TRUST deficit was the underlying theme of Afghan President Hamid Karzai’s visit to Islamabad and it appears that while little of substance was immediately agreed to, there may have been some movement towards lessening the distrust. Mr Karzai may have boosted the speculation surrounding his visit when he agreed to stay overnight, but yesterday did not bring any significant news. Perhaps the public tone of the meeting was set by Prime Minister Nawaz Sharif when he claimed on Monday that the “central focus of [the Pak-Afghan] relationship has to be a strong trade and economic partnership”. That anodyne characterisation is almost as meaningless as the other familiar Pak-Afghan relationship clichés: an ‘Afghan-led and Afghan-owned’ peace process and seeking a ‘peaceful and stable’ Afghanistan.
As ever, the hard issues will have been addressed behind closed doors. And, as ever, little will be said publicly about what transpired until well after the event. Interesting to note, however, is that the Sharif government is still allowing such a visible and public role to the military high command in foreign relations. Both the army chief and the DG ISI sat in on meetings with Mr Karzai despite their Afghan counterparts not being in attendance. Perhaps this is because Mr Sharif wants to present a united front when it comes to dealing with the thorny Afghan problem. Or perhaps it is because the prime minister and his team have no real idea of how to proceed and are relying on the army’s greater experience to provide guidance. The former is a welcome possibility; the latter not so much.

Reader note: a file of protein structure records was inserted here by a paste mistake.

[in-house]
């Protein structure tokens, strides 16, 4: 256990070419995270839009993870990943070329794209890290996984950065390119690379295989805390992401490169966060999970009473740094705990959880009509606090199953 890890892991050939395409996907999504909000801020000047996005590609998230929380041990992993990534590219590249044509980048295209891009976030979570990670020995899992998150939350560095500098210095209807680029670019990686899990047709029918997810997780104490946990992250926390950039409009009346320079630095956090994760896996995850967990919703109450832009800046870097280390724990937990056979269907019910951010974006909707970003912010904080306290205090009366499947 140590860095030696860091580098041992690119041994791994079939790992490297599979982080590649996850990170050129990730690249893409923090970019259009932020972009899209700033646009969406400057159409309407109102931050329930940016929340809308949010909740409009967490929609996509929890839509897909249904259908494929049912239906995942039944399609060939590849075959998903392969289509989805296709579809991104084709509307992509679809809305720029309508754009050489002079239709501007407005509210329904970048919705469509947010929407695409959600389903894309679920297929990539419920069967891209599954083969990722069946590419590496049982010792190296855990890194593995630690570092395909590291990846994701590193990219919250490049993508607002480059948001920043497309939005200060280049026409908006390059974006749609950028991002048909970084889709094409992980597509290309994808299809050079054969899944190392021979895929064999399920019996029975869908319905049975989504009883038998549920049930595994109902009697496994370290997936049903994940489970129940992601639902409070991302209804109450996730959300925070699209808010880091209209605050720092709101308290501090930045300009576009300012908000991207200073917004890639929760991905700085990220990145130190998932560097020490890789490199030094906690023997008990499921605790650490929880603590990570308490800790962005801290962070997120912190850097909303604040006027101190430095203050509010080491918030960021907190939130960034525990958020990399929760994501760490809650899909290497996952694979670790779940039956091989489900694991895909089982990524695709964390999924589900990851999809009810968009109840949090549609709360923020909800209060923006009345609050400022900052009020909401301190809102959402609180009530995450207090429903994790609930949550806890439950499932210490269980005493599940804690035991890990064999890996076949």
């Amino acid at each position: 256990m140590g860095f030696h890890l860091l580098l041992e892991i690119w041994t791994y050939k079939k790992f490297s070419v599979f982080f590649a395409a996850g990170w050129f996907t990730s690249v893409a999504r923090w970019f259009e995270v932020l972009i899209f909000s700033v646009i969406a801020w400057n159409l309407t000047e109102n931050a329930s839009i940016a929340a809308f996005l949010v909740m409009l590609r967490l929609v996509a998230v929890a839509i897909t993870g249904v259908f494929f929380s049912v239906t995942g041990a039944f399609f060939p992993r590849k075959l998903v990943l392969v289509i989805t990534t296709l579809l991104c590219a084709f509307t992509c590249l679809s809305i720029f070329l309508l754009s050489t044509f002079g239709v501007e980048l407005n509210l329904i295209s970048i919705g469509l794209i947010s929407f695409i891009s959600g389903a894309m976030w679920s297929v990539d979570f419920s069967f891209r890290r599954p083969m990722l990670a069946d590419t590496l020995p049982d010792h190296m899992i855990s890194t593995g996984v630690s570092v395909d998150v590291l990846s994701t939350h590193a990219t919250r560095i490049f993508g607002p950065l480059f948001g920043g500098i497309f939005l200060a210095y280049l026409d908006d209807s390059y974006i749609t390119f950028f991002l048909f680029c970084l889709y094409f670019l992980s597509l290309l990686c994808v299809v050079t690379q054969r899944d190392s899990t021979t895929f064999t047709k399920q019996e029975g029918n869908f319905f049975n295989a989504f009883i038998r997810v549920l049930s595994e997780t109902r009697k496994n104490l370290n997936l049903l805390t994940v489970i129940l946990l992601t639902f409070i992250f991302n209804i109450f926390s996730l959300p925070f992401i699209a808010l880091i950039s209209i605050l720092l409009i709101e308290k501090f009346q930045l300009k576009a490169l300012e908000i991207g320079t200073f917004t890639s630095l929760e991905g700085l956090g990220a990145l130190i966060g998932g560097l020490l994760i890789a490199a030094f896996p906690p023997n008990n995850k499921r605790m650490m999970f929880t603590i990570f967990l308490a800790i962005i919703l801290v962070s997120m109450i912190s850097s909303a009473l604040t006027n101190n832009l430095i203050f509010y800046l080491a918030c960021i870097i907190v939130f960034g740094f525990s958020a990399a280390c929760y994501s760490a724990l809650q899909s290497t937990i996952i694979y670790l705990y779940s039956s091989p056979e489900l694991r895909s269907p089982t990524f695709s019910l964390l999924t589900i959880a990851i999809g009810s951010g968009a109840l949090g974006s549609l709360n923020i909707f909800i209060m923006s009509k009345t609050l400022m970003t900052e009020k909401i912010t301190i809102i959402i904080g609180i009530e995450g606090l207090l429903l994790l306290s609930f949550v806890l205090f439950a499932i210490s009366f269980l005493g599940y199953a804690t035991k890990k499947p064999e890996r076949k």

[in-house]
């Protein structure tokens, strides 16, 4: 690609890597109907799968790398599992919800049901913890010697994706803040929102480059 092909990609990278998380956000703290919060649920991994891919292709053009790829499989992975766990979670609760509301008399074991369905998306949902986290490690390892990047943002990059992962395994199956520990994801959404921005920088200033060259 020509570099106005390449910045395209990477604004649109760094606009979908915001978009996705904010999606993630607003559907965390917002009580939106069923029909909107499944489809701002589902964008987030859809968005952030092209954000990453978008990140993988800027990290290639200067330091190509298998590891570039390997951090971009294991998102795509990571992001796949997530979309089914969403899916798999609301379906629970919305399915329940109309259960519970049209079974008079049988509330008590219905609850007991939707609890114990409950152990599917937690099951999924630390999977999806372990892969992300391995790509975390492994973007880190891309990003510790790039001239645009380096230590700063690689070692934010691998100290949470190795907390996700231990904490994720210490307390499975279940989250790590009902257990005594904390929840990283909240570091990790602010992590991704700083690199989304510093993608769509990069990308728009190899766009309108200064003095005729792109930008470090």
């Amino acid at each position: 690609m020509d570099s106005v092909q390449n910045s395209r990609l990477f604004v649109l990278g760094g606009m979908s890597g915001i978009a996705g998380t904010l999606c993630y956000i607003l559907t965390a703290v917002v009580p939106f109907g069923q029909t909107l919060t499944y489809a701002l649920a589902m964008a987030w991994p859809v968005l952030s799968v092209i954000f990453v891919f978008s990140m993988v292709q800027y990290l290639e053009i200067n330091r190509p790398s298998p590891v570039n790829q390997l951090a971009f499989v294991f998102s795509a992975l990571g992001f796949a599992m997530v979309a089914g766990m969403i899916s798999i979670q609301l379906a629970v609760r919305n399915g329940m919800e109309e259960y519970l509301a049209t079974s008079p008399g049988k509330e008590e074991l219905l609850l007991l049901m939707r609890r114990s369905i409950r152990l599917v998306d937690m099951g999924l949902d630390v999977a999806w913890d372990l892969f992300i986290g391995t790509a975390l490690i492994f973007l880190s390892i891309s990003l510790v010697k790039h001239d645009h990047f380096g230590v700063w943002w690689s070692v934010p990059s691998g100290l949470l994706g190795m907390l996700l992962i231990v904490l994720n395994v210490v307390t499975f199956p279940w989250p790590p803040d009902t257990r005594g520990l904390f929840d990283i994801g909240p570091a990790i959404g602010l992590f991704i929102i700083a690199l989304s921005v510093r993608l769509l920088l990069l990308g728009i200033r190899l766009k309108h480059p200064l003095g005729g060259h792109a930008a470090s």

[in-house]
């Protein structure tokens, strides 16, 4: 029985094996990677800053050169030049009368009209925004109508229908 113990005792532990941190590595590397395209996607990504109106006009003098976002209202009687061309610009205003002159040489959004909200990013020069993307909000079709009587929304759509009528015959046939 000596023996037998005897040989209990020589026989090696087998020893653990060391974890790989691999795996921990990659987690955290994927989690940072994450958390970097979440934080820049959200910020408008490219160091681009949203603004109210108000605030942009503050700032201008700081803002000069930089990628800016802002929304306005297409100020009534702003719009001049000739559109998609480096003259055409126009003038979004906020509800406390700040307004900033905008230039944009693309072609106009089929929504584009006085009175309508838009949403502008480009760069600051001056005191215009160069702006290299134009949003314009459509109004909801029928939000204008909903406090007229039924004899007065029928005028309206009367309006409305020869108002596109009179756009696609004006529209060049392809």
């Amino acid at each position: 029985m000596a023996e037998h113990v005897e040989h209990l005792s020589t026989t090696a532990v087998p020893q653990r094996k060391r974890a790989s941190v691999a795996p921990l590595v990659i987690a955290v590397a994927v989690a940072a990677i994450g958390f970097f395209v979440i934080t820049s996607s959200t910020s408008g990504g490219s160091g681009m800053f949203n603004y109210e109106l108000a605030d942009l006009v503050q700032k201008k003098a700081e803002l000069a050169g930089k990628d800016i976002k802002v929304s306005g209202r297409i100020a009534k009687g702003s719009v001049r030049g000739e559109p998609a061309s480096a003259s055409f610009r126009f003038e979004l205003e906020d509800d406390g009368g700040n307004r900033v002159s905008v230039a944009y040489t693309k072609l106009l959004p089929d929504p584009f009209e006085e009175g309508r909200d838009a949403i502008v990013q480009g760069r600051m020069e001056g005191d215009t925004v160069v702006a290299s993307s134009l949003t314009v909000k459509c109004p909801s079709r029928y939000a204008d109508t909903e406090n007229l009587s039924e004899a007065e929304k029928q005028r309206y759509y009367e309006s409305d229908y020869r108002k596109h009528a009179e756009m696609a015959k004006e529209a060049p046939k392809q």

Ultimately, though, the clock is winding down on the Karzai presidency and the already tiny window of opportunity for resetting ties between Pakistan and Afghanistan is becoming ever tinier. The slow grind of diplomacy may help in improving the atmospherics of the relationship — a reciprocal visit by Mr Sharif to Kabul is on the cards according to the Foreign Office — but it still leaves the critical triangle of Pakistan, Afghanistan and the US out of shape. Pakistan and the US may have edged closer on an acceptable post-2014 outcome in Afghanistan, but the Karzai government is still acutely suspicious of both Pakistan and the US — while the US and Pakistan try hard to hide their exasperation and frustration with Mr Karzai. How a puzzle that hasn’t been solved in over a decade will quickly fall into place in the next six months to a year and a half is difficult to imagine. Perhaps it will come down to there being no choice.